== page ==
One day, at lunch, the title for the series came to Helton and Rodriguez: “One For All.”

“Compared to basketball players, these guys are in gear. You don’t see them,” Rodriguez said. “You don’t know who they are. You know them by their numbers. We’re trying to humanize them a little bit.”

USC head coach Clay Helton speaks at the Pac-12 Conference football Media Day on Wednesday.
(Jae C. Hong / Associated Press)

On July 10, Helton posted a teaser video for the series from his Twitter account: “Excited to share the stories of the men who make our football family so special,” he said. The next day, he posted another teaser. The next day, Marshall’s piece landed. “Watch his story,” Helton prodded. A week later, senior linebacker Cameron Smith made his #OneForAll debut on Facebook, Twitter, Instagram and YouTube.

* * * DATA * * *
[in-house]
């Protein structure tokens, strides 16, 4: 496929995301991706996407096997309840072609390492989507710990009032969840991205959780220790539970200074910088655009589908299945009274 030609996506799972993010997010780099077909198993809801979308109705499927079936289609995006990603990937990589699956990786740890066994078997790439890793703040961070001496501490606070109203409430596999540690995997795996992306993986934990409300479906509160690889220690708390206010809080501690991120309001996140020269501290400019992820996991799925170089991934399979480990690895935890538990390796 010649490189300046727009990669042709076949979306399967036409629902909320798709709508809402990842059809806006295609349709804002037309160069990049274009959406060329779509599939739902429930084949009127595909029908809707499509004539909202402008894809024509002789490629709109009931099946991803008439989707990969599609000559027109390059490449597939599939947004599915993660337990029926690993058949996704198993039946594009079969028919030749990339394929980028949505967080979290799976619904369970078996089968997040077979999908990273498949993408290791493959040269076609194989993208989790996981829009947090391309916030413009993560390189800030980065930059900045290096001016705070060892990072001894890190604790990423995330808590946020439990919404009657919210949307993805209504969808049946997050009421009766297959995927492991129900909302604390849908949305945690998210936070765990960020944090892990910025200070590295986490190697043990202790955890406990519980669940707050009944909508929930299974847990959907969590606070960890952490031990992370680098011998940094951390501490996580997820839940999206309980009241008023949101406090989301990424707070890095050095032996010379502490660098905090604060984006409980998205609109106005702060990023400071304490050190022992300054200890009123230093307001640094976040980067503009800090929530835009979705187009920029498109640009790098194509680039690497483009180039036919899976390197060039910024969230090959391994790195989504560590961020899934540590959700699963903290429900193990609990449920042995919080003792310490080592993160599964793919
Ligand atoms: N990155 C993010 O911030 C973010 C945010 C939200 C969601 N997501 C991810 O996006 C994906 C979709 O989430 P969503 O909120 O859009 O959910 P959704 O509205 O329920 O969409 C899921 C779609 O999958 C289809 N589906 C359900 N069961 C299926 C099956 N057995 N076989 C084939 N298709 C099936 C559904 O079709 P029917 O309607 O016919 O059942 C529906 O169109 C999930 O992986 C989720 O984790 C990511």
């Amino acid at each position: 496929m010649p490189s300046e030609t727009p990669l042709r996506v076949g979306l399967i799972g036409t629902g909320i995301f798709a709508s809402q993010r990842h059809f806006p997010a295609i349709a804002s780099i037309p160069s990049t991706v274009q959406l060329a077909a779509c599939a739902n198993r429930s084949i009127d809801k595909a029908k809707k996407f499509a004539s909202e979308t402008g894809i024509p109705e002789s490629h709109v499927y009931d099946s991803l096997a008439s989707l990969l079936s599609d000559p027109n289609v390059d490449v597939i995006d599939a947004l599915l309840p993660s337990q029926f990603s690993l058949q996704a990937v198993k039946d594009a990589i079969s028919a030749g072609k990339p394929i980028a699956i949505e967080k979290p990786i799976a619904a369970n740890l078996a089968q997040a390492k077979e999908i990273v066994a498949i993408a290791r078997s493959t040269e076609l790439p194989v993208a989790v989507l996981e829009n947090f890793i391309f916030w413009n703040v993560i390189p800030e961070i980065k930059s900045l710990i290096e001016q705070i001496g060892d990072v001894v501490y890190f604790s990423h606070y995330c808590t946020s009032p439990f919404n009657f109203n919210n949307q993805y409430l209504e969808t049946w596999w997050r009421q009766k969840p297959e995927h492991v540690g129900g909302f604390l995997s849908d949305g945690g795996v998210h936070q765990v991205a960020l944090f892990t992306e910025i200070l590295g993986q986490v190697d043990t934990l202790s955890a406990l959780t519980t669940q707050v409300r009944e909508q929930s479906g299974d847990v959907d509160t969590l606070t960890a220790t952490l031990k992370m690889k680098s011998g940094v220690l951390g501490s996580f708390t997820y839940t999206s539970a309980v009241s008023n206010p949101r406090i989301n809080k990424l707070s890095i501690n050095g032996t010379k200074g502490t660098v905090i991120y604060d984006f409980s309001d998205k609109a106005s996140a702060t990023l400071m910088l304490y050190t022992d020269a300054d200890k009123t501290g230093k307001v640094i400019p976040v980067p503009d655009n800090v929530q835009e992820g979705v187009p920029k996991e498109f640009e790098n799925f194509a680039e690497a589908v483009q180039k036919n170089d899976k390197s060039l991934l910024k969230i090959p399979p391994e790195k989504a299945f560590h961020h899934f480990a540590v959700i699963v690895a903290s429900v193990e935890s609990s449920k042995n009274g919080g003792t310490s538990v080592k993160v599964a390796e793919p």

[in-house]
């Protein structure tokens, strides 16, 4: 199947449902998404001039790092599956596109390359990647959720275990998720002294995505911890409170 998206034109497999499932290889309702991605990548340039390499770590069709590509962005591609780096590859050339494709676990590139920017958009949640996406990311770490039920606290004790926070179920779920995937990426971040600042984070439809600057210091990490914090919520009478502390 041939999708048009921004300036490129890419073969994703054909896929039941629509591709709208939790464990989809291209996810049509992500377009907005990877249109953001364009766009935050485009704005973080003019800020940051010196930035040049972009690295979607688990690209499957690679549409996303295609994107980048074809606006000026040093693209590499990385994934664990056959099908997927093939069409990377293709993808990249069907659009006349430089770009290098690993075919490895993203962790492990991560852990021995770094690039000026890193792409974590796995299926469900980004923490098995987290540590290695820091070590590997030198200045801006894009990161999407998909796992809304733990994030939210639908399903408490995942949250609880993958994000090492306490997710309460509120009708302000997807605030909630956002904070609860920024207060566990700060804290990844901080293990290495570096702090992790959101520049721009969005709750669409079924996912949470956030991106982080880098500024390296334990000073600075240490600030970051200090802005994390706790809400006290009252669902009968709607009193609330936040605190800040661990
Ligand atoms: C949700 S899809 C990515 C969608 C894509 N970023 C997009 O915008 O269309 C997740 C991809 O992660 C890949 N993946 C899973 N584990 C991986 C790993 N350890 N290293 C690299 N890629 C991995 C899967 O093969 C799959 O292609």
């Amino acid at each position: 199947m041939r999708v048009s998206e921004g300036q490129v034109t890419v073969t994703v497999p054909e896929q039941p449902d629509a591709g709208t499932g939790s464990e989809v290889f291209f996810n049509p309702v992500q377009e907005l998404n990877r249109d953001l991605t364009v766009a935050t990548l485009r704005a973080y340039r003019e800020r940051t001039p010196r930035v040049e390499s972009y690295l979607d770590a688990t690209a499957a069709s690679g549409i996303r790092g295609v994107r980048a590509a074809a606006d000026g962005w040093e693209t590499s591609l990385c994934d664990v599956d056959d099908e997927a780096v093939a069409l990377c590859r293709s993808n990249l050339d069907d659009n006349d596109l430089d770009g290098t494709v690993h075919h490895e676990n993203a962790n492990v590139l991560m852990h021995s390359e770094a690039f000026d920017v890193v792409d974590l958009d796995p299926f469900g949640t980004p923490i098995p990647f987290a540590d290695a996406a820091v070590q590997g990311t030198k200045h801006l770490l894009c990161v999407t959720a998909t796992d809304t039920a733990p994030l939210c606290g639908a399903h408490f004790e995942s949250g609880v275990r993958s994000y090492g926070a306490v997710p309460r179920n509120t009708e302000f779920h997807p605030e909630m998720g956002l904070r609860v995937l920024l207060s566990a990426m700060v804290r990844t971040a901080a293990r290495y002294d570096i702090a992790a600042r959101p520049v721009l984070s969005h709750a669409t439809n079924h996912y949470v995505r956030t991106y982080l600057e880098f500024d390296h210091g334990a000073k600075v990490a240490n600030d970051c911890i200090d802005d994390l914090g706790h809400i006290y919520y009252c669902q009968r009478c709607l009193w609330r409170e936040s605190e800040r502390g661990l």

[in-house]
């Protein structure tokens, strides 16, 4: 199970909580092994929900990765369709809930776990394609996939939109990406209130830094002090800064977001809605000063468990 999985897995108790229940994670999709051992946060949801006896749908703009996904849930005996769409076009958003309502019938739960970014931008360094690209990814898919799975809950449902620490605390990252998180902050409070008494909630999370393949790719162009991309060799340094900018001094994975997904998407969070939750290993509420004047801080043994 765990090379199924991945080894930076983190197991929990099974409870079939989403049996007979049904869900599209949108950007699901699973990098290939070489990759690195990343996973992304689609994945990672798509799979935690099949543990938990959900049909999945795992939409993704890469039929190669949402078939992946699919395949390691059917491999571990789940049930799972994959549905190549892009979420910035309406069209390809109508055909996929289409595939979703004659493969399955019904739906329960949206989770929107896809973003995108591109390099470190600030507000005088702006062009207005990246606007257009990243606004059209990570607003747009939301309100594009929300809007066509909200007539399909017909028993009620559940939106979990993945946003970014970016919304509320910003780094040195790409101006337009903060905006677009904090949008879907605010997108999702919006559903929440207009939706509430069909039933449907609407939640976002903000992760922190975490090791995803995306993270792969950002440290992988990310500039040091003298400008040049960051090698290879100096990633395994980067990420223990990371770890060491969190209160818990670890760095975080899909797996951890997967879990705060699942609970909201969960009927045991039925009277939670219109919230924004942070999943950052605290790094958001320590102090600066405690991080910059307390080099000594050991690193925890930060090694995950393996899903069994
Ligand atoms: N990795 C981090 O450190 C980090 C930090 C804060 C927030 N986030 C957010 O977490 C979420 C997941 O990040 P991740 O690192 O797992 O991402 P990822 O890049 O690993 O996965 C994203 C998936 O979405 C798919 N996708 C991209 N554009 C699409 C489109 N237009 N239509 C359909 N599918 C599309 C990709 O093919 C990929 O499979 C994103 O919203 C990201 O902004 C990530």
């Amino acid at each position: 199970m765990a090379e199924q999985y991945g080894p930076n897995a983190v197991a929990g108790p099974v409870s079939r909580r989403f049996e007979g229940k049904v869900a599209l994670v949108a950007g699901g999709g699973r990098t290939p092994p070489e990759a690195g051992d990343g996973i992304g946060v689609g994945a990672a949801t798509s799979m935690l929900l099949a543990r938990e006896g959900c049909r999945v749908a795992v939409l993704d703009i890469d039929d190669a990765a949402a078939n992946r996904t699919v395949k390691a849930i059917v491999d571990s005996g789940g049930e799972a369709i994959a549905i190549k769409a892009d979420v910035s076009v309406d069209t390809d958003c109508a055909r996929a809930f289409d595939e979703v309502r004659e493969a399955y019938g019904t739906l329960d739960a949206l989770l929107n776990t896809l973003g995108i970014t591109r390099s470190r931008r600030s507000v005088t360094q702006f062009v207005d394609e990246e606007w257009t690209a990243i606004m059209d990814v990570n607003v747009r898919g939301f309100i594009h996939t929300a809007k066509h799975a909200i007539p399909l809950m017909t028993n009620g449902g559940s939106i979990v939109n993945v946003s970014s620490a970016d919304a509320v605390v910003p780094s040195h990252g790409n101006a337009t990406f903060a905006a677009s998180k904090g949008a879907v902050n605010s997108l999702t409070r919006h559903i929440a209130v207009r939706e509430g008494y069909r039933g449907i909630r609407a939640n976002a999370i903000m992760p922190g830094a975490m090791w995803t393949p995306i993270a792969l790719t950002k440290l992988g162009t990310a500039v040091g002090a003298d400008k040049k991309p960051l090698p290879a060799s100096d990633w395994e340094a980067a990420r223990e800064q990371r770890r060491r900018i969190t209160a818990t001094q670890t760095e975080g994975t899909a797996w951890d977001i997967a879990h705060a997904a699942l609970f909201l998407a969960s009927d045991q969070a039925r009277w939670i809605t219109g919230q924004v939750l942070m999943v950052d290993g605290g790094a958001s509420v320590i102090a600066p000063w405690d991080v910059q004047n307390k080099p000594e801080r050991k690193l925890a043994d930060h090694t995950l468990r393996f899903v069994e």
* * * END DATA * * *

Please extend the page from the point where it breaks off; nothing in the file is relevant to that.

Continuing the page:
By the time Helton made it to Hollywood for Wednesday’s Pac-12 media day at the Loews Hollywood Hotel, he was already far-flung into the process of shining a spotlight on his players.

“I’ve always felt as a coach you’re trying to promote your student-athlete to be as valuable a commodity as he can be when he leaves,” Helton said. “I hope more coaches around the country will say I’d much rather make it about the player and have the coaches be out of the spotlight. Our job is to win football games, and that will be evaluated, but really, it’s the player’s time. And there’s only this three- to five-year window that we get to know some special individuals.”

Some USC fans still don’t know what to make of their teddy bear of a coach, despite his back-to-back 10-win seasons. By focusing on promoting his players — which most college football coaches don’t actively do, certainly not at the lengths that Helton is willing to go — he is not passing the buck in any way. He reaffirmed Wednesday that his expectation is to win national championships for the Trojans, and he won’t be satisfied until that happens.